Men are notorious for ignoring health problems. Complaining about aches and pains somehow seems unmanly to many guys. That's one reason men are far more likely than women to avoid going to the doctor, surveys consistently show.
"Three out of four people who have not seen a doctor in more than five years are men," says Will Courtenay, M.D., a San Francisco-area psychotherapist and author of the book "Dying to Be Men."
"Men balk at going to the doctor because they like to see themselves as independent and self-reliant," Dr. Courtenay tells Newsmax Health.
This attitude is admirable in many areas of life, but it can be fatal when it comes to health. Here are seven subtle symptoms men should never, ever ignore:
1. Constipation. Many guys take a laxative to try to get past constipation. But the condition can signal a tumor in the lower bowel that's blocking waste from exiting the body. If the situation doesn't clear up after a few days, a doctor's visit is in order. Colorectal cancer is the third-leading cause of cancer-related death in men.
2. Strange-looking freckles. Skin cancer is the most commonly diagnosed cancer in men and women alike. "Skin cancer rates are skyrocketing," says Dr. Courtney. An odd-looking freckle or mole that is new or irregular in shape should always be checked out by a doctor as soon as it is noticed.
3. Chronic indigestion. Occasional heartburn is nothing to worry about, but if a man suffers from chronic acid reflux at least twice weekly he may have gastro-esophageal reflux, or GERD which can lead to inflammation, bleeding and ulcers of the esophagus. In some cases it can cause esophageal cancer. "The rate of cancer of the esophagus is skyrocketing, so it is essential for a man to have a checkup if he is resorting to antacids to feel comfortable," says Gabe Mirkin, M.D., author of The Healthy Heart Miracle.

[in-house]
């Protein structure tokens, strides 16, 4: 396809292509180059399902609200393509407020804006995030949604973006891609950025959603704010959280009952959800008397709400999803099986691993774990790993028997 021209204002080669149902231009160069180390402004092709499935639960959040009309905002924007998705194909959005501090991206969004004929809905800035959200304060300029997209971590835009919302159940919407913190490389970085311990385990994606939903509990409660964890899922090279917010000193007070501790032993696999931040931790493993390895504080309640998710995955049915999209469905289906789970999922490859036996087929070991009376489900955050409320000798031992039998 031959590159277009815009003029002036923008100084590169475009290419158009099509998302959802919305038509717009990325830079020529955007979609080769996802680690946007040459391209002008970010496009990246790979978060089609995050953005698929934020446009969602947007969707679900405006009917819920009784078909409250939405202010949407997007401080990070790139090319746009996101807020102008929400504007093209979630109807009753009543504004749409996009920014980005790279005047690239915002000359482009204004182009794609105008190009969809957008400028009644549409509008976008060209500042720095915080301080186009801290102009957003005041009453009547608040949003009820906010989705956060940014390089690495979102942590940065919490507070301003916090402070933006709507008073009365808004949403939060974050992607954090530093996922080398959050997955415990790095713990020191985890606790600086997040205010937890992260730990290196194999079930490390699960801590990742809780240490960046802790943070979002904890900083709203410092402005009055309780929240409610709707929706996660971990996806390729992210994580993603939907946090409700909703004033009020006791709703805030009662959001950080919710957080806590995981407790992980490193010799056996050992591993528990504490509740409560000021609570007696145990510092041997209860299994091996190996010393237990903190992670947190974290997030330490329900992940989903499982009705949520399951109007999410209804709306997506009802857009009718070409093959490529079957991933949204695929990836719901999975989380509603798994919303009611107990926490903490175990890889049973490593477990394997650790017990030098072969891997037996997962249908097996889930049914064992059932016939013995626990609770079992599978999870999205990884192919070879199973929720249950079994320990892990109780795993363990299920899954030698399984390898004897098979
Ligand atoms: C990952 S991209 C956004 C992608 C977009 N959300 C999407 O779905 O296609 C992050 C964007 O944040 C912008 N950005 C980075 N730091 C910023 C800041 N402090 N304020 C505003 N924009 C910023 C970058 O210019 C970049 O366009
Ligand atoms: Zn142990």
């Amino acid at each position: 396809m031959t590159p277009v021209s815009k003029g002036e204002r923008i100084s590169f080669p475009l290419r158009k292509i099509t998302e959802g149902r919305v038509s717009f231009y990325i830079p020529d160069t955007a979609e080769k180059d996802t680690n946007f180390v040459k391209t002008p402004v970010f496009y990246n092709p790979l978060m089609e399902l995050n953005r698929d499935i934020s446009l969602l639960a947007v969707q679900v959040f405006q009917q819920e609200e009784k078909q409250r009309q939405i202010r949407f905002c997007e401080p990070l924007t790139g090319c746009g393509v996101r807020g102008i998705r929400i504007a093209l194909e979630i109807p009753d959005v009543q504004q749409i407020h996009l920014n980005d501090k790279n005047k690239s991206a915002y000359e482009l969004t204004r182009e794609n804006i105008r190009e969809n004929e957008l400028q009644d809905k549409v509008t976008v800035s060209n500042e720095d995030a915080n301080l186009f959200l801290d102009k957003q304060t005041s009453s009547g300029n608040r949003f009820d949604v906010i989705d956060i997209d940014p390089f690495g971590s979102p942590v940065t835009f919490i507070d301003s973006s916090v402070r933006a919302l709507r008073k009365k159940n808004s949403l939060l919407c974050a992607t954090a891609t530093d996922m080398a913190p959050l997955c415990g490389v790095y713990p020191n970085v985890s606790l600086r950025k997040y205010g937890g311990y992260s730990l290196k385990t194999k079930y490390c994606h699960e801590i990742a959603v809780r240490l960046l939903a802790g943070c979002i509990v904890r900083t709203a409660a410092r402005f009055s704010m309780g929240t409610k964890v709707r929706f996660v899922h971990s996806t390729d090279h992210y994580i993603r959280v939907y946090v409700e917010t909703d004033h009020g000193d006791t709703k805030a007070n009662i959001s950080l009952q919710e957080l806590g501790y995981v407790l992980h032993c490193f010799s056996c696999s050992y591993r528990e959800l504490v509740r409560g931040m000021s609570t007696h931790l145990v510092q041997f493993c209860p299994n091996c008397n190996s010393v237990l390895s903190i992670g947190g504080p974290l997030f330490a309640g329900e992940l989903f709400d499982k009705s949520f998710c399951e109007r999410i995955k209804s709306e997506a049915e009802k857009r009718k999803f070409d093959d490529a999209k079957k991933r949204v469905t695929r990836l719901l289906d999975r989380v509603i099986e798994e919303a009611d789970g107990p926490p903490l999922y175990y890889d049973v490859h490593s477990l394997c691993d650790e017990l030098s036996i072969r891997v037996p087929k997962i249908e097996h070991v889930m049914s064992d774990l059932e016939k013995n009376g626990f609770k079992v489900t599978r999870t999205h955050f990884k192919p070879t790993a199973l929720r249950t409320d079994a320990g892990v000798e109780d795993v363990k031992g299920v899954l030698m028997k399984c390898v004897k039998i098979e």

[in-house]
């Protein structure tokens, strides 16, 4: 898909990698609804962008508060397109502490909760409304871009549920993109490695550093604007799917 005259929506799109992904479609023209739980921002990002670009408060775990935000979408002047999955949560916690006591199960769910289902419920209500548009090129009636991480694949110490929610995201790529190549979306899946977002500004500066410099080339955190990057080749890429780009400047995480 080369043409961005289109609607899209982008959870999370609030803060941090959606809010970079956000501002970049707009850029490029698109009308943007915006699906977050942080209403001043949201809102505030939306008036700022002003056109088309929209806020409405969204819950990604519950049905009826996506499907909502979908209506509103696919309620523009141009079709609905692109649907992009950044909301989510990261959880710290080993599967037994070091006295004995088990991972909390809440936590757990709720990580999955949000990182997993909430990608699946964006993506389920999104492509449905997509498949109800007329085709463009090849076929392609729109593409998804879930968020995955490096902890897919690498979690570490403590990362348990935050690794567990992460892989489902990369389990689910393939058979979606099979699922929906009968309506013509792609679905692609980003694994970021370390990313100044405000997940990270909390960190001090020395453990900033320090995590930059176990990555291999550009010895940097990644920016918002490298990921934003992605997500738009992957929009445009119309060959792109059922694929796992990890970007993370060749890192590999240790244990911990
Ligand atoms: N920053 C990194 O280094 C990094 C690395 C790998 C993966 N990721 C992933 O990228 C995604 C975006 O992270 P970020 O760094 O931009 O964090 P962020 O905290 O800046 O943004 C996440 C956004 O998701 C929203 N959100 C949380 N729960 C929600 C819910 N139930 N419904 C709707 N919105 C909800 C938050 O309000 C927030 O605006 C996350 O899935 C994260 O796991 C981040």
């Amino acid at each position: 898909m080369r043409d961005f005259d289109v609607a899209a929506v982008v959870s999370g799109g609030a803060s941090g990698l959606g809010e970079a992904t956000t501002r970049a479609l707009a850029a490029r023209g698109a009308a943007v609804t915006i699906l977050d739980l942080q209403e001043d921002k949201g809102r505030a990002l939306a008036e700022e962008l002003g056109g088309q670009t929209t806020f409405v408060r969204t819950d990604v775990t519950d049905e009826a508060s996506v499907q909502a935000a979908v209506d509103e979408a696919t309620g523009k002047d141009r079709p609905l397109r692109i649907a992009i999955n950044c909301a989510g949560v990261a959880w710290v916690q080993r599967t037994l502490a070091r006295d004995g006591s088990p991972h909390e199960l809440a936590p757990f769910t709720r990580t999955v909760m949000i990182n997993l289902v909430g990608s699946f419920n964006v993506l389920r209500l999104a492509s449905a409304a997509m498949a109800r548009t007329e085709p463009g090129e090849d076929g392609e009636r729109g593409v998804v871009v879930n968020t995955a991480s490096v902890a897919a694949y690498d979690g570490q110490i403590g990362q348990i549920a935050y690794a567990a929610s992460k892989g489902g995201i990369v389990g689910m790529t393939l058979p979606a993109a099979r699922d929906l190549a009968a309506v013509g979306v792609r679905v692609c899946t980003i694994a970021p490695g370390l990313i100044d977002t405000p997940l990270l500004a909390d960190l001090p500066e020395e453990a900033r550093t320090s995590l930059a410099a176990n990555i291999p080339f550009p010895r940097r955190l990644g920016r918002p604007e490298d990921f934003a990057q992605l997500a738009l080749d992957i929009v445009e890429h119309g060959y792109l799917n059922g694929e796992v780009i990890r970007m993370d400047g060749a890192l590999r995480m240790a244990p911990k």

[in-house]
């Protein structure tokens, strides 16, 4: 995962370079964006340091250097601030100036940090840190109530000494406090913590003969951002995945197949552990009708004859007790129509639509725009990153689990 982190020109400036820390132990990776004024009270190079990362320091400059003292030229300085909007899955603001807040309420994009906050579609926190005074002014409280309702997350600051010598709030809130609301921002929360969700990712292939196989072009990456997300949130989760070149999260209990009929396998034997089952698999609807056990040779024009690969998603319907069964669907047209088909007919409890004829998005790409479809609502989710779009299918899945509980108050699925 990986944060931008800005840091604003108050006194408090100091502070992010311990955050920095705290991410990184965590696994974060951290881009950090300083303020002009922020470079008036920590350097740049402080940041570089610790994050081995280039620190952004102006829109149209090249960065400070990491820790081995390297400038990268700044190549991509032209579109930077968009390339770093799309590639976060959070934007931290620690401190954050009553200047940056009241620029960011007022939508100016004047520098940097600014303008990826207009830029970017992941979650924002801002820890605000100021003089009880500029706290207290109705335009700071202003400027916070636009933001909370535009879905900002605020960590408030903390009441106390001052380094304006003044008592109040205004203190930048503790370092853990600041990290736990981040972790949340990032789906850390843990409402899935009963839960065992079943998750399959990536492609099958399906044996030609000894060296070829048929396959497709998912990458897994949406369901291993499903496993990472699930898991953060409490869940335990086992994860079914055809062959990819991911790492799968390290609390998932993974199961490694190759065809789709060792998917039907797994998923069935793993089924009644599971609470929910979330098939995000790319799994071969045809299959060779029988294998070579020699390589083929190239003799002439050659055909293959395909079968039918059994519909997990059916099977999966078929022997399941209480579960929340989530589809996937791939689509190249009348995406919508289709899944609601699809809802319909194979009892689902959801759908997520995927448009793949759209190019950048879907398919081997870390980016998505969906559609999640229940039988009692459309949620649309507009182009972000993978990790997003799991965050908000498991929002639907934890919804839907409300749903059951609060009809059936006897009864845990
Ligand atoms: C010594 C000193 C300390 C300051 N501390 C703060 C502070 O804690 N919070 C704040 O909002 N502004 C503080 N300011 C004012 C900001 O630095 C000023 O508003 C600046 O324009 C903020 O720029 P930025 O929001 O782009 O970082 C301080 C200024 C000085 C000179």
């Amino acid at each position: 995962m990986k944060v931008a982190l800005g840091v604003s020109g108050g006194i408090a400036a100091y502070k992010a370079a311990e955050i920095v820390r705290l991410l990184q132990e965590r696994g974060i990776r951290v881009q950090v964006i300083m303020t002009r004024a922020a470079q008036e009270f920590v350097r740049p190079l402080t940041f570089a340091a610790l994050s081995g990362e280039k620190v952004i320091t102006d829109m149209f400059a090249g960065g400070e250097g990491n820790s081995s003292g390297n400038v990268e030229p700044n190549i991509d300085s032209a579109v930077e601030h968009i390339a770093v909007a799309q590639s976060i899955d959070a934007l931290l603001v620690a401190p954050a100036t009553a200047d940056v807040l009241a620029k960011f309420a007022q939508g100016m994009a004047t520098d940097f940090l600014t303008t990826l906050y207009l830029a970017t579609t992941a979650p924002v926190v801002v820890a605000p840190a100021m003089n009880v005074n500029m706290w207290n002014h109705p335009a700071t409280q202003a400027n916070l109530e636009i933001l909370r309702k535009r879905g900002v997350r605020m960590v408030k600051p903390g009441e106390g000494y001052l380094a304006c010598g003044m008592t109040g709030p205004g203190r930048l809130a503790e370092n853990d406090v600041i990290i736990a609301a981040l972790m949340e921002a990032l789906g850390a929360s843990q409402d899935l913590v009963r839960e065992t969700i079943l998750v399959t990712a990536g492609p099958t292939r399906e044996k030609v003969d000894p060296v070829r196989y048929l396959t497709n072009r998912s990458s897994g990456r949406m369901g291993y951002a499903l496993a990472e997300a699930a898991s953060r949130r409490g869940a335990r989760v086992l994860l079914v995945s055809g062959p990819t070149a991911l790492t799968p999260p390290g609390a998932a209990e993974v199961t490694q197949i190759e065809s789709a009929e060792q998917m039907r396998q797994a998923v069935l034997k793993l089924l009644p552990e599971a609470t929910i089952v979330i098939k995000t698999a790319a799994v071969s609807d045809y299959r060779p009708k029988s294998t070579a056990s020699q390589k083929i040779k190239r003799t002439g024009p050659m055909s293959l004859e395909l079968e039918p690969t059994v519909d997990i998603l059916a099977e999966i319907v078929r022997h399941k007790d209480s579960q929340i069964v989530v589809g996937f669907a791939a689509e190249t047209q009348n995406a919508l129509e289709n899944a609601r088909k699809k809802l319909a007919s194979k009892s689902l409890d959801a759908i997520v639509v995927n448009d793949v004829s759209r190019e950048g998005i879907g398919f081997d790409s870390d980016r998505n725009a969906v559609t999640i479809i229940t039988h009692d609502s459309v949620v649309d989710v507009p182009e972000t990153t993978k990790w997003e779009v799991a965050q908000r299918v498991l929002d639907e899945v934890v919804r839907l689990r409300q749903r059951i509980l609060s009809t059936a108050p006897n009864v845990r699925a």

4. Constant thirst. An unquenchable thirst can signal diabetes. Other symptoms include frequent urination, extreme hunger, unexplained weight loss or gain, nausea and blurred vision. Walter Gaman, M.D., of Executive Medicine of Texas, tells Newsmax Health that every man should get a "simple yearly blood test at his doctor's office that can measure glucose levels and diagnose diabetes."
5. Pain when urinating. In women, this pain usually signals a urinary infection. In men, it may be a symptom of enlarged prostate or prostate cancer.
6. Erectile dysfunction. A recent study at the Mayo Clinic found that men who had erectile dysfunction in their 40s or 50s were 50 times more likely to have heart trouble down the road than those who don't. Men who get erectile dysfunction should have a thorough cardiac exam.
7. Snoring. Dr. Courtenay points out that snoring can be an annoyance—especially to a bed partner—but it can also be a sign of sleep apnea, which affects men much more often than women. Men who snore regularly should see a doctor.
For the original article, visit newsmaxhealth.com.
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